The Stoning of Saint Stephen

Rembrandt van Rijn (Dutch, 15 July 1606 – 4 October 1669)
1635; 17th century impression
Sheet : 3 5/8 x 3 1/4 in. (9.21 x 8.25 cm)
Credit Line
The Sarah and Grace Collection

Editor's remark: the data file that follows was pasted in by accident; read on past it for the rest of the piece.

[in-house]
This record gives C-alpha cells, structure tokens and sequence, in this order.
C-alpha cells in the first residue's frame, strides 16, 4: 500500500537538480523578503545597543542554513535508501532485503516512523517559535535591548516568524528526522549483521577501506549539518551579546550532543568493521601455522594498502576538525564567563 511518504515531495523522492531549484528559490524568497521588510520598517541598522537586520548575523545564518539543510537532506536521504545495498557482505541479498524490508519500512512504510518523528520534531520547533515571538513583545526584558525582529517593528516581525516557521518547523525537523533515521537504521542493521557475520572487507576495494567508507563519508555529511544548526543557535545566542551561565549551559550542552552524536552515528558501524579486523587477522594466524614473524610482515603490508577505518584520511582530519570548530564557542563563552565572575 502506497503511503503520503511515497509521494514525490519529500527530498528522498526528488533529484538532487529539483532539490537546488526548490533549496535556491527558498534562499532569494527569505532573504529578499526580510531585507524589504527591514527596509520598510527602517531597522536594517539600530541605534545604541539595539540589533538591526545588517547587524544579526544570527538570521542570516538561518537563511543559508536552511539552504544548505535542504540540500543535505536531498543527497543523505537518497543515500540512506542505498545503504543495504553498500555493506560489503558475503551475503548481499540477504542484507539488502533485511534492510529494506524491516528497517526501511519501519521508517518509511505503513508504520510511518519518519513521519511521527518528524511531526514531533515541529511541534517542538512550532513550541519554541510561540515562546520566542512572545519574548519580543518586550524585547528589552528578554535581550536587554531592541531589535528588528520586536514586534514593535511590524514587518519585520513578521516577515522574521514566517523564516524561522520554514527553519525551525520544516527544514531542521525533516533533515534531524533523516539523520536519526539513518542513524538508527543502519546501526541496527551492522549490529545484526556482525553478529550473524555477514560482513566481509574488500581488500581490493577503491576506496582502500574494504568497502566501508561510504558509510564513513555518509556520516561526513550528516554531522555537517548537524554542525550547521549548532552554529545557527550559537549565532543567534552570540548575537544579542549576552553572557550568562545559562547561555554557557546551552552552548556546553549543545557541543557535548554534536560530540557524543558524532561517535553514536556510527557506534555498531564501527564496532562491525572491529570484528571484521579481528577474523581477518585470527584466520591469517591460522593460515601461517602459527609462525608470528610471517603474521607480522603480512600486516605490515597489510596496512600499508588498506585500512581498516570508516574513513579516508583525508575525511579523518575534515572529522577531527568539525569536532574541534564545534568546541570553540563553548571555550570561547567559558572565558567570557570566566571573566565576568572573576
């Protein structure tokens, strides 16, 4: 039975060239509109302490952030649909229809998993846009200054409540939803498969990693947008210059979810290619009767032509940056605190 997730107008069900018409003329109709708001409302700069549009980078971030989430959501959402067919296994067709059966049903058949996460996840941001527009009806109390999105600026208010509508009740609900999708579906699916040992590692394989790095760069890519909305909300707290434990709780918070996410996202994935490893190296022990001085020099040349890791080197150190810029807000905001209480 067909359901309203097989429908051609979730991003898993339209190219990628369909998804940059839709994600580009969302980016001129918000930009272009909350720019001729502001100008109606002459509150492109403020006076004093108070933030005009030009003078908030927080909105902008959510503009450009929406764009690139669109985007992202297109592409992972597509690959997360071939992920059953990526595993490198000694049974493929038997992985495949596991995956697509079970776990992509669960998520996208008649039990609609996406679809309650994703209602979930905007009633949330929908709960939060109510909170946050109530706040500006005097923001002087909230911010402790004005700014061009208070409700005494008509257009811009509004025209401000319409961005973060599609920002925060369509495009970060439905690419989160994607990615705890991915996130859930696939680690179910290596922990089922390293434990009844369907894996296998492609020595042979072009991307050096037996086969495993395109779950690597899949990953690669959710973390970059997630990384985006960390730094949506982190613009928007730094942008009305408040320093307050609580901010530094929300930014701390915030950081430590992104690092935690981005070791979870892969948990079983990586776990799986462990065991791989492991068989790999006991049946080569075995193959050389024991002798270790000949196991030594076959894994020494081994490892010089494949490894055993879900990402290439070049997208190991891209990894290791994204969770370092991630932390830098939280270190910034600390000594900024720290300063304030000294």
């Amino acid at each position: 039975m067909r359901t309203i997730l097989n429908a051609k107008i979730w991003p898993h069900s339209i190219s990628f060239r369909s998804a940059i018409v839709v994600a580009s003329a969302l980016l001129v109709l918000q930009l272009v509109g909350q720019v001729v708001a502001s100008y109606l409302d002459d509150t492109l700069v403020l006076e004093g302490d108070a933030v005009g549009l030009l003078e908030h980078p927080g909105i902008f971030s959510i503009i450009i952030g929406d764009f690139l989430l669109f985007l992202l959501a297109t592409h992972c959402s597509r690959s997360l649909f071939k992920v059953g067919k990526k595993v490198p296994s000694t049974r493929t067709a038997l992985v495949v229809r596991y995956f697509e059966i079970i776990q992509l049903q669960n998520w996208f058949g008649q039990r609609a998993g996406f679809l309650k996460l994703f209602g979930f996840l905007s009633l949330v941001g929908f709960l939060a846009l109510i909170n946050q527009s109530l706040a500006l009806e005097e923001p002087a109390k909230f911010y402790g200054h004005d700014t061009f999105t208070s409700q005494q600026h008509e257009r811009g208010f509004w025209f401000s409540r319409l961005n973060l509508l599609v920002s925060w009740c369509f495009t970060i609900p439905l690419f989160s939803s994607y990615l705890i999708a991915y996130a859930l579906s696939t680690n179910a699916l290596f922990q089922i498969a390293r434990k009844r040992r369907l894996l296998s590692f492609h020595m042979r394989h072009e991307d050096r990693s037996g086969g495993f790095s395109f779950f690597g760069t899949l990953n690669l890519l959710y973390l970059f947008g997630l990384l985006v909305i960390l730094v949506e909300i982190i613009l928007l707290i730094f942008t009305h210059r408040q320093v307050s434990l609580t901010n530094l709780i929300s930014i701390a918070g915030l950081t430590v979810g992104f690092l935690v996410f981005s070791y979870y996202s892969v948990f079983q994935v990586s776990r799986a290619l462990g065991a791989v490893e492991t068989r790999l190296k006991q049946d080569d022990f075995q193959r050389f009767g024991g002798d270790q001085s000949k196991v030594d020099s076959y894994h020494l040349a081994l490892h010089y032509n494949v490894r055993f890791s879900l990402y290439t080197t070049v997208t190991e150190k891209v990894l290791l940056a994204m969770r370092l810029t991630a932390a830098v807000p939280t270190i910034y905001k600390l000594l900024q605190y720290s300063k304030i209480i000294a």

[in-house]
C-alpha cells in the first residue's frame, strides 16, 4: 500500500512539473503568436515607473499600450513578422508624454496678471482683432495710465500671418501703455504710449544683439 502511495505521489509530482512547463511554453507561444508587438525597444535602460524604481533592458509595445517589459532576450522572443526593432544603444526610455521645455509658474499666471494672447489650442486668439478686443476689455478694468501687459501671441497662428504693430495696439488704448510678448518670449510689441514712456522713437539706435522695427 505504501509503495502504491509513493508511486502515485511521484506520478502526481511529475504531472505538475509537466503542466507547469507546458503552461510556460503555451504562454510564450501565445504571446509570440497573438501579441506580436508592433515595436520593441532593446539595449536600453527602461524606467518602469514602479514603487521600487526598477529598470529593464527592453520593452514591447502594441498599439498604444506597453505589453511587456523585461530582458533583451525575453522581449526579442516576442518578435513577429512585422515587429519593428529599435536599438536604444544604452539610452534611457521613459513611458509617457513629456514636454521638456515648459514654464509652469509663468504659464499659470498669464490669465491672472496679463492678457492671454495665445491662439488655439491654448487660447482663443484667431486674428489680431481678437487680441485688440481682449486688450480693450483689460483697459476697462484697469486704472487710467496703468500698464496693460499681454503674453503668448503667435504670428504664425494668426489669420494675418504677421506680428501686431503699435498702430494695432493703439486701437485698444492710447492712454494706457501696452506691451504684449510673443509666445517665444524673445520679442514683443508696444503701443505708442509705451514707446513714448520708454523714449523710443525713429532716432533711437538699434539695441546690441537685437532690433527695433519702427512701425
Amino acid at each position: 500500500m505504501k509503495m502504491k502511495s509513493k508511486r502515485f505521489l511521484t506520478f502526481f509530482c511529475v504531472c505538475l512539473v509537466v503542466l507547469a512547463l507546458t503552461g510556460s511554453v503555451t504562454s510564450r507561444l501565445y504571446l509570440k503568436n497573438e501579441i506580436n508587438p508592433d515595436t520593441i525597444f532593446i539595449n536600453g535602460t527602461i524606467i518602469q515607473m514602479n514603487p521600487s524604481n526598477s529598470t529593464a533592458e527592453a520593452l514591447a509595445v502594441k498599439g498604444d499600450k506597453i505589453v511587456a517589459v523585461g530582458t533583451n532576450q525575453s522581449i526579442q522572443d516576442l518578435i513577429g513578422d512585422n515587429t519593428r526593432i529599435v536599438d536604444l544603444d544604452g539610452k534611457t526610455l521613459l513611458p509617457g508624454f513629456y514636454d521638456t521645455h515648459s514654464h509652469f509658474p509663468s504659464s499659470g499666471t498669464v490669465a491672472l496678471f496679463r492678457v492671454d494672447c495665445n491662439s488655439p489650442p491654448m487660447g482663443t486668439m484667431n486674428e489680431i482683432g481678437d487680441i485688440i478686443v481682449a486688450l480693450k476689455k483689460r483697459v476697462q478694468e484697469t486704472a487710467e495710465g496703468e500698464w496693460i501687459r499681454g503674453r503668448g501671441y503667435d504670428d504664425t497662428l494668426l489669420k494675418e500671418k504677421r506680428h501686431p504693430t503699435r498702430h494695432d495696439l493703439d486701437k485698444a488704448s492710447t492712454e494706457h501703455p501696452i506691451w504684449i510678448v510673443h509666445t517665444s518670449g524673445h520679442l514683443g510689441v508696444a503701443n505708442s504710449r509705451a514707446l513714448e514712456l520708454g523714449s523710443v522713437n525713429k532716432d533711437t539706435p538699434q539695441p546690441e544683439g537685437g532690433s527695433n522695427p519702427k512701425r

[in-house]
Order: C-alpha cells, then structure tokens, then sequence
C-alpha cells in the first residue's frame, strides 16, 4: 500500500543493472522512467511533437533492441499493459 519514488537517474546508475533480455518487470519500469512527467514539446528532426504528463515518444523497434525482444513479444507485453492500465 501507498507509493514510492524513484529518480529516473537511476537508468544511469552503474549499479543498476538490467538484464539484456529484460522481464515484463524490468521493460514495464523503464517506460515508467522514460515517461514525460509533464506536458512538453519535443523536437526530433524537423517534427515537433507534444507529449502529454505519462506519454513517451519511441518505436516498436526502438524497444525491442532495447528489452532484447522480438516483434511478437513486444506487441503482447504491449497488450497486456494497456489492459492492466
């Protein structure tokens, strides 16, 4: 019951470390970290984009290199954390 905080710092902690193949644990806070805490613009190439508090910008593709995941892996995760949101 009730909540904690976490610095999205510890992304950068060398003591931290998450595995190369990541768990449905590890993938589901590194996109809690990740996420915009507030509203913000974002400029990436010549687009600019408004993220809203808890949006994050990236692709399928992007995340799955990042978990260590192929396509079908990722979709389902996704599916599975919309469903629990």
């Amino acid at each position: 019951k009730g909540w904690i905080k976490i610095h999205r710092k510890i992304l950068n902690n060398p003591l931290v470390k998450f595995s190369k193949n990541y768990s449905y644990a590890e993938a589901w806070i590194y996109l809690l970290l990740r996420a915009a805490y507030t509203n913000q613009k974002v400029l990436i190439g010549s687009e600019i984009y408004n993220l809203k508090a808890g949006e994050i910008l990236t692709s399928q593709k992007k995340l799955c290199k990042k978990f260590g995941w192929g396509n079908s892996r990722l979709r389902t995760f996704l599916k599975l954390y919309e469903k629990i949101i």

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According to the Book of Acts, Saint Stephen was a disciple of Jesus and a deacon in the early Christian church who was stoned to death by the Jewish community in Jerusalem for preaching that Jesus was the true Messiah. He is considered to be the first Christian martyr. The story of Saint Stephen’s unwavering belief in Christ and willingness to die for his faith resonated strongly with both Catholics and Protestants in 17th century Holland, and Rembrandt may have chosen the subject deliberately for its crossover market appeal. This print is closely related to a painting of Saint Stephen’s martyrdom that Rembrandt created in 1625. It was relatively common for artists in 17th and 18th century Europe to design prints based on successful paintings. Because they could sell multiple impressions of the prints and distribute them more widely, this strategy helped artists to build their reputations and increase their earnings.

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